Throughout most of the 19th century and the first quarter of the 20th century, textile companies used a decorative label as one of their advertising techniques. A cloth label is not made of cloth—it’s made of paper and was designed to catch the eye of the buyer, either at the retail or wholesale level. As the name implies, it was attached to a bolt of cloth or a piece of finished cloth–either by the mill that made it, or more frequently by its selling agent. Collectors have had a bad habit of calling them “linen labels,” possibly thinking of those metallic-looking gold and silver labels that we associate with boxes of “linen” handkerchiefs.
Labels for cloth goods go as far back as the 14th century and probably further. Early European labels often bore the name of the workshop, weaver and place of origin, as well as the number of warp and weft threads, price and measurements. They were miniature works of art decorated with florals, fruit, scenes from classical mythology, elaborate coat-of-arms, symbols of wealth and prosperity, etc. Those in our collection echo this tradition.
For the first half of the 19th century, labels were primarily engravings or, to a lesser extent, woodcuts. After the Civil War there was an explosion of lithographic labels (most often brilliantly colored chromolithographs). This continued well into the 20th century although labels got increasingly less pictorial. Today bolts and fabric may have a small, plain “ticket” attached with specific information about the yardage and price, but little else. Furnishing fabric often has the manufacturer’s name in the selvedge.
Cloth labels are useful for several reasons: they are decorative, they tell us something about marketing strategies, and they can provide information about the manufacturer. They are great fun as pictorial items and make colorful exhibit objects. As advertising they can appeal to our fashion instincts, patriotism, romanticism, etc. Labels created for overseas markets, for instance, projected all sorts of stereotypes associated with foreign countries and what was thought to be eye-catching for the presumably illiterate. For the researcher, however, it is the text, rather than the image, that often adds to our knowledge about the manufacturer and what fabrics were sold. The most useful label, for instance, would contain all of the following information: the name and location of the mill that made the cloth, the type of cloth it was selling, the brand name, a trademark image or a picture of the mill, the name of the engraver or lithographer, the selling agent’s name, a date if the trademark was copyrighted, and, at the bottom, the size and lot number of the yardage in question. Of course, no label contains all of these details and most have only one, two or three of them. In fact, many contain nothing but an attractive image with perhaps a fanciful brand name invented by the agent or jobber. Such labels are attractive but tell no tale. Some, though without a manufacturer’s name, may contain a legitimate brand-name enabling us to tease out the name of the mill using the library’s textile brand-name directories. Labels can also tell us about the great variety of fabrics once available but seldom heard of now, such as drills, wigans, silesias, crash, cottonades, etc.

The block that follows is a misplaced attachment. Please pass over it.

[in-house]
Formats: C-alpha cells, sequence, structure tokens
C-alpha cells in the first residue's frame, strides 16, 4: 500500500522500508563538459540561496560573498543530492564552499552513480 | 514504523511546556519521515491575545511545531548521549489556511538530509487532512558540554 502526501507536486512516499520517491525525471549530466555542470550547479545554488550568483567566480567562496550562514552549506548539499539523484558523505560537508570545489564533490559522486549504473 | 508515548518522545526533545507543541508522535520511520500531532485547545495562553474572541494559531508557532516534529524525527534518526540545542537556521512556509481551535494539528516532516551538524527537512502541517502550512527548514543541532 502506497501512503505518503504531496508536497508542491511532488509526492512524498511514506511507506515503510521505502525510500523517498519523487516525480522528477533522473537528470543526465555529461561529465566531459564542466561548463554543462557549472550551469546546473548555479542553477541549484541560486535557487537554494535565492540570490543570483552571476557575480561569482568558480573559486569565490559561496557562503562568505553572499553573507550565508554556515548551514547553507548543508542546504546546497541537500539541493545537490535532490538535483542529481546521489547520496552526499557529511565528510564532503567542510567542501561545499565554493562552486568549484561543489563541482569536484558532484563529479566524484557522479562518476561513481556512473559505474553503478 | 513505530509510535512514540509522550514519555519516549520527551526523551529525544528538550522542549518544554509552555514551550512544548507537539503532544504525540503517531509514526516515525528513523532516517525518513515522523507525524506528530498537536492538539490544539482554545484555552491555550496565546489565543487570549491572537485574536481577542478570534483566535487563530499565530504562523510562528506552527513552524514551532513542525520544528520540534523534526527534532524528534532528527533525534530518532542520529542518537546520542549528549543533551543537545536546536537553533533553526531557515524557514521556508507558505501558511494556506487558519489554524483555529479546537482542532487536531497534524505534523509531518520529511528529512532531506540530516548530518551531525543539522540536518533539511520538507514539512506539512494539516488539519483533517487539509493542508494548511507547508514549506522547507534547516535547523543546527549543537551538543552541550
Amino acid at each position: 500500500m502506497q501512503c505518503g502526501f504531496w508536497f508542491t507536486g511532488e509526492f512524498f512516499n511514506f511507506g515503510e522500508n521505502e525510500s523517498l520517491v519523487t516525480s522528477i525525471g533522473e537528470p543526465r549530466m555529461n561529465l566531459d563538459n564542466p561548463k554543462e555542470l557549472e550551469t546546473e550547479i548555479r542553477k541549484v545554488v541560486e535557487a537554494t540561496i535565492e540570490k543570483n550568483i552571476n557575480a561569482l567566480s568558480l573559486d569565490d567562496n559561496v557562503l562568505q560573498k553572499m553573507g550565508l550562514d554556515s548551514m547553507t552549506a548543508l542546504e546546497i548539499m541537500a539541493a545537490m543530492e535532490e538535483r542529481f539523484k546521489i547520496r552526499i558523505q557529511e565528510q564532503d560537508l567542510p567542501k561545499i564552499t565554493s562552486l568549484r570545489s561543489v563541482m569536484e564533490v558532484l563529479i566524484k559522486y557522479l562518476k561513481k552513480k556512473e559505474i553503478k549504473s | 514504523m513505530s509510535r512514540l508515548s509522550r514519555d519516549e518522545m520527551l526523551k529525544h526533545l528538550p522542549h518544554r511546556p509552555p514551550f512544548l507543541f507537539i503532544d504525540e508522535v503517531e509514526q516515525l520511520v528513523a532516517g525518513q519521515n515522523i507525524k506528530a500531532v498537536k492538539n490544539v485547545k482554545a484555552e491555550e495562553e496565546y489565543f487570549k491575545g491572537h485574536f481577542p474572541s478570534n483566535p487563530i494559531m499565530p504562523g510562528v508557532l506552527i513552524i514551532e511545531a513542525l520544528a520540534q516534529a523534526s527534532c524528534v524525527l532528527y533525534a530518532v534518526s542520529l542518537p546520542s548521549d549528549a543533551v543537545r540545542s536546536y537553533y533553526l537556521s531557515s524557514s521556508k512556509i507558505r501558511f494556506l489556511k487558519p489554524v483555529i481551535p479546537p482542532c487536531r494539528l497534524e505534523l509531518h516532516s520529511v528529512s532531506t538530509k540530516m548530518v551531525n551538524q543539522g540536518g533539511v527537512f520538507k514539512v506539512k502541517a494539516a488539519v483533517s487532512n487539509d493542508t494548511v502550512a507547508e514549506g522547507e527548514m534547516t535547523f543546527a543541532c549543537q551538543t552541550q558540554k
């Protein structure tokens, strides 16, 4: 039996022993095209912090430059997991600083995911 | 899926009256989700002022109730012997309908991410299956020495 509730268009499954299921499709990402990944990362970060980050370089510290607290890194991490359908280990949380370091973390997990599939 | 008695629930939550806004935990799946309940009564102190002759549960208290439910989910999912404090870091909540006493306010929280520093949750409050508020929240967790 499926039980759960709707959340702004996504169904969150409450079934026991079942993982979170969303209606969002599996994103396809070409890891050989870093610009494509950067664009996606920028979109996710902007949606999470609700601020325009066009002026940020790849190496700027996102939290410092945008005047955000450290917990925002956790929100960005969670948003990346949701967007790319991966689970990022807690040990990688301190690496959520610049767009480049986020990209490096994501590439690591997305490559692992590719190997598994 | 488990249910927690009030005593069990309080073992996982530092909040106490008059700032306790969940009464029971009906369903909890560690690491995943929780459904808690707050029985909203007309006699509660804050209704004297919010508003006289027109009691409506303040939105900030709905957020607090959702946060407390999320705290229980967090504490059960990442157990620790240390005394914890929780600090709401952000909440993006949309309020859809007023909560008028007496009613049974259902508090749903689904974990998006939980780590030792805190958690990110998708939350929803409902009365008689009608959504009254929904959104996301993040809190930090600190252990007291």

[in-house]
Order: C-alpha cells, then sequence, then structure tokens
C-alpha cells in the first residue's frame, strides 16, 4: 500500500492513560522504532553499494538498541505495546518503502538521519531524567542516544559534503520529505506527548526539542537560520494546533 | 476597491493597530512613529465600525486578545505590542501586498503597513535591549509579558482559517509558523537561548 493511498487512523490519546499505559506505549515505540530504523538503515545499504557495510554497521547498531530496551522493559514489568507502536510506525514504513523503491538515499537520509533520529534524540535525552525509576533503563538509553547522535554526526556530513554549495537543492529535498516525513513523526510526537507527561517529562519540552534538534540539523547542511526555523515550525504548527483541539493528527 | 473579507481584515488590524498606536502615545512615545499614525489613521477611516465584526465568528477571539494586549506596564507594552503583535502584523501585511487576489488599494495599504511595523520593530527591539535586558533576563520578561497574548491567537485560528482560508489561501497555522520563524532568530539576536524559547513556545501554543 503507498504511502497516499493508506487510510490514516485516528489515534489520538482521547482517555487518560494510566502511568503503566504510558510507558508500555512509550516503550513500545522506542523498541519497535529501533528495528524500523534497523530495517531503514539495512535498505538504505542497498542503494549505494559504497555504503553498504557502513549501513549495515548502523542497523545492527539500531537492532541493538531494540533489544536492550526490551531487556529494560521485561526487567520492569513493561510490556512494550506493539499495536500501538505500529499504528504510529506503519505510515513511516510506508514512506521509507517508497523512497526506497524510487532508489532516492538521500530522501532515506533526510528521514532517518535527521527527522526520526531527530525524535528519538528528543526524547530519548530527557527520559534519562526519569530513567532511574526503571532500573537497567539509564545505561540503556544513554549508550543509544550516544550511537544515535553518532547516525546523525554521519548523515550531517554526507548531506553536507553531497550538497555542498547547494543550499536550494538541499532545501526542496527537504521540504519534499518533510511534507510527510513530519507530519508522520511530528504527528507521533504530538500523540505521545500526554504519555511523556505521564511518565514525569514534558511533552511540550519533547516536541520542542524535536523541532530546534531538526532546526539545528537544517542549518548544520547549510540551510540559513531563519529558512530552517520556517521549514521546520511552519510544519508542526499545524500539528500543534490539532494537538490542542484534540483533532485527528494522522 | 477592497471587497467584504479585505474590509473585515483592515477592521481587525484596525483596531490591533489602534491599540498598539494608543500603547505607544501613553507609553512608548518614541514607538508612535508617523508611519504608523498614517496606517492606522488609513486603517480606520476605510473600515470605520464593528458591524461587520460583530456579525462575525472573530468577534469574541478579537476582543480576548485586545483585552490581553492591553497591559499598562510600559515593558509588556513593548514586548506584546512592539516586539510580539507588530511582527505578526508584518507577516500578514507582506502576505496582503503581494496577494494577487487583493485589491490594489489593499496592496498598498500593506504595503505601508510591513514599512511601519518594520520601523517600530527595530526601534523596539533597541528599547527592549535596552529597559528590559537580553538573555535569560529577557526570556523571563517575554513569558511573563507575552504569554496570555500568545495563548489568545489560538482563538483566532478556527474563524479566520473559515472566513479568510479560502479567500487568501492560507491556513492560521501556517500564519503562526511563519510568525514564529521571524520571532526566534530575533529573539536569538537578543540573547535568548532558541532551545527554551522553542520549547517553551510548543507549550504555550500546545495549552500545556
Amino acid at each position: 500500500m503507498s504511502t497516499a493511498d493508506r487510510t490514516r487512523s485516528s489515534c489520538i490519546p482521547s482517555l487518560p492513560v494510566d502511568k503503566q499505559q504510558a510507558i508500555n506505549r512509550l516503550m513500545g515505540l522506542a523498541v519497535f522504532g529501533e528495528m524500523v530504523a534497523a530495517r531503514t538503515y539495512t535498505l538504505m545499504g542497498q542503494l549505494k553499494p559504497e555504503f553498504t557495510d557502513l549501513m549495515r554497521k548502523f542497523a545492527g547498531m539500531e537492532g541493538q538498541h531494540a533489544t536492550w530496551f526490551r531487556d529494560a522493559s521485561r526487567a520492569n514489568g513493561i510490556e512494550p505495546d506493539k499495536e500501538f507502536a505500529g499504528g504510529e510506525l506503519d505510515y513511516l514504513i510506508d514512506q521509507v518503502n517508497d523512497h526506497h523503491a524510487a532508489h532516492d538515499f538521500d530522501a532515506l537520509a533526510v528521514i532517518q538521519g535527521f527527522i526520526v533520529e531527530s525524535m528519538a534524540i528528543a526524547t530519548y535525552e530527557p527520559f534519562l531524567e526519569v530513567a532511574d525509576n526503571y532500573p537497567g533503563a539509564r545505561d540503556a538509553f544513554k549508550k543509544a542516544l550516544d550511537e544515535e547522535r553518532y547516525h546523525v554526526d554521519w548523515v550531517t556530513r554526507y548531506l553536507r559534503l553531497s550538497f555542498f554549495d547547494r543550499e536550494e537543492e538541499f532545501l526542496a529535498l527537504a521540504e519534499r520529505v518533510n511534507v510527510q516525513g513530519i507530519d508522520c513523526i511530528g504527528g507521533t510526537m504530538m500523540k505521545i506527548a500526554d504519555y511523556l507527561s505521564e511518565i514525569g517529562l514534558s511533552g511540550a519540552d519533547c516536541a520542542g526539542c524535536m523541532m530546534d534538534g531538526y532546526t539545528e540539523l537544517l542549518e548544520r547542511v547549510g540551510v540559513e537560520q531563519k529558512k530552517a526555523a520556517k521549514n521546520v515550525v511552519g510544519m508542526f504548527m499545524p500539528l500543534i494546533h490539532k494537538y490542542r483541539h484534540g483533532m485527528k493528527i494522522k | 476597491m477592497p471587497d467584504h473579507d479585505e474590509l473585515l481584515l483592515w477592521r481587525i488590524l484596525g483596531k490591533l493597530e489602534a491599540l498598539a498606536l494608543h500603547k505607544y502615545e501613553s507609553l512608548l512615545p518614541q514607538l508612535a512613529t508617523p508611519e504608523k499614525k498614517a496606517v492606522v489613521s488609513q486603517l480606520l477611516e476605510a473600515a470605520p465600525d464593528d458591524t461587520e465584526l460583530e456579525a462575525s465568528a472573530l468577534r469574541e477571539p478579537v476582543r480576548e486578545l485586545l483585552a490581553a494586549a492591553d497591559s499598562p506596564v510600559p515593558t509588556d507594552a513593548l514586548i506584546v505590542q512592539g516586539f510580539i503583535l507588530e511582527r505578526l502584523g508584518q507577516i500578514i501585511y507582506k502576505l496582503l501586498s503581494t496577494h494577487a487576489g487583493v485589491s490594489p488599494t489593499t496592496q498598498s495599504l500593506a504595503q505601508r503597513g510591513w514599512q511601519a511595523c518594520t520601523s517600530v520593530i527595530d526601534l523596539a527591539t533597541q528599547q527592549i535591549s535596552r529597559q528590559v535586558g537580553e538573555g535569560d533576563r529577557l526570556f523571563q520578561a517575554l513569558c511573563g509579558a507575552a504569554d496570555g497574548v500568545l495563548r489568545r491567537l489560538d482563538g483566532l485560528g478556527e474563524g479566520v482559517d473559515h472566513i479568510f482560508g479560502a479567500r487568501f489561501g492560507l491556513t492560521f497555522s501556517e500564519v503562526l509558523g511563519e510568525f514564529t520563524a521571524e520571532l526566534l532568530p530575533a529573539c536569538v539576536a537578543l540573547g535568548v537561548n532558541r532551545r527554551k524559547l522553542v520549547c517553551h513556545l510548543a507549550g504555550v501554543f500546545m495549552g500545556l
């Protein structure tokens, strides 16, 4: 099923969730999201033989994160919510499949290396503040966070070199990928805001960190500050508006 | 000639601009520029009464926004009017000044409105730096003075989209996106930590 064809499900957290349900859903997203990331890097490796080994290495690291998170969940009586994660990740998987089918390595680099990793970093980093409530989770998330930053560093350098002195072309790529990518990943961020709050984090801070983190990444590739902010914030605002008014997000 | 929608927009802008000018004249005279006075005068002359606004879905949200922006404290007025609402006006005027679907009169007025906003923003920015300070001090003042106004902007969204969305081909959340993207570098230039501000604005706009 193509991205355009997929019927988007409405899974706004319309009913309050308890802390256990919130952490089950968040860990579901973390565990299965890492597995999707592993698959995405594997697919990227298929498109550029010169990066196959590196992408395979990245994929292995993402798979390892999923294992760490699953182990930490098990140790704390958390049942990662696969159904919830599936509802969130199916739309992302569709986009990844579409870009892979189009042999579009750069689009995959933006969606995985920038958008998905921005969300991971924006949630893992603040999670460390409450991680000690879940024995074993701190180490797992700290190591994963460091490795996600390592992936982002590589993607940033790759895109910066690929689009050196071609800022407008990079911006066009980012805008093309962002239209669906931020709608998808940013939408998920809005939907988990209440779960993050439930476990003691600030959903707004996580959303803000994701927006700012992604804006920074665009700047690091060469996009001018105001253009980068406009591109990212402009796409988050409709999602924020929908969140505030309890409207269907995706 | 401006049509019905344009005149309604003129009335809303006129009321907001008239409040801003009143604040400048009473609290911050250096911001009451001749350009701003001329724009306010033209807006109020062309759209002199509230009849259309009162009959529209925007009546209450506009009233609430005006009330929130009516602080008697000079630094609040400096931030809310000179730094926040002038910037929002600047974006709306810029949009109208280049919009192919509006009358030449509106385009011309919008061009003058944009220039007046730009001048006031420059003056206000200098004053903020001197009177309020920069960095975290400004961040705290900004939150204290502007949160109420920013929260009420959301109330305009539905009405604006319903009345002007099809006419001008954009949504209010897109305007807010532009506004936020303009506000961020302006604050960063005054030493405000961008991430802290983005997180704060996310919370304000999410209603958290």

Labels were made by a few commercial stationery companies that made a specialty of printing cloth labels. They were manufactured in sheets and cut, presumably, by the selling house or jobber. The Osborne Library owns one of these sheets for the Merrimack Manufacturing Co. label. These printers often sold a standard label in a variety of colors that the mill could have customized with its name or brand. Hence many labels appear suspiciously familiar. The library also owns a salesman’s book of these pre-designed labels.
Cloth labels were ephemera—that is, they were designed to have a short life and to be discarded. Nowadays, however, such ephemera is a significant collecting category. Unlike today’s tickets or labels, they often provide a great deal of information. In fact, the label is occasionally the only evidence we have that such-and-such a mill existed except, perhaps, as an insignificant listing in a directory.
Note: There is little information about cloth labels. Much of the information above was gleaned from two articles: De Francesco, G. “Artistic trademarks,” CIBA Review (13), Sept. 1938 and Wright, Helena. “Cloth labels—please!” Ephemera News, Spring 1983.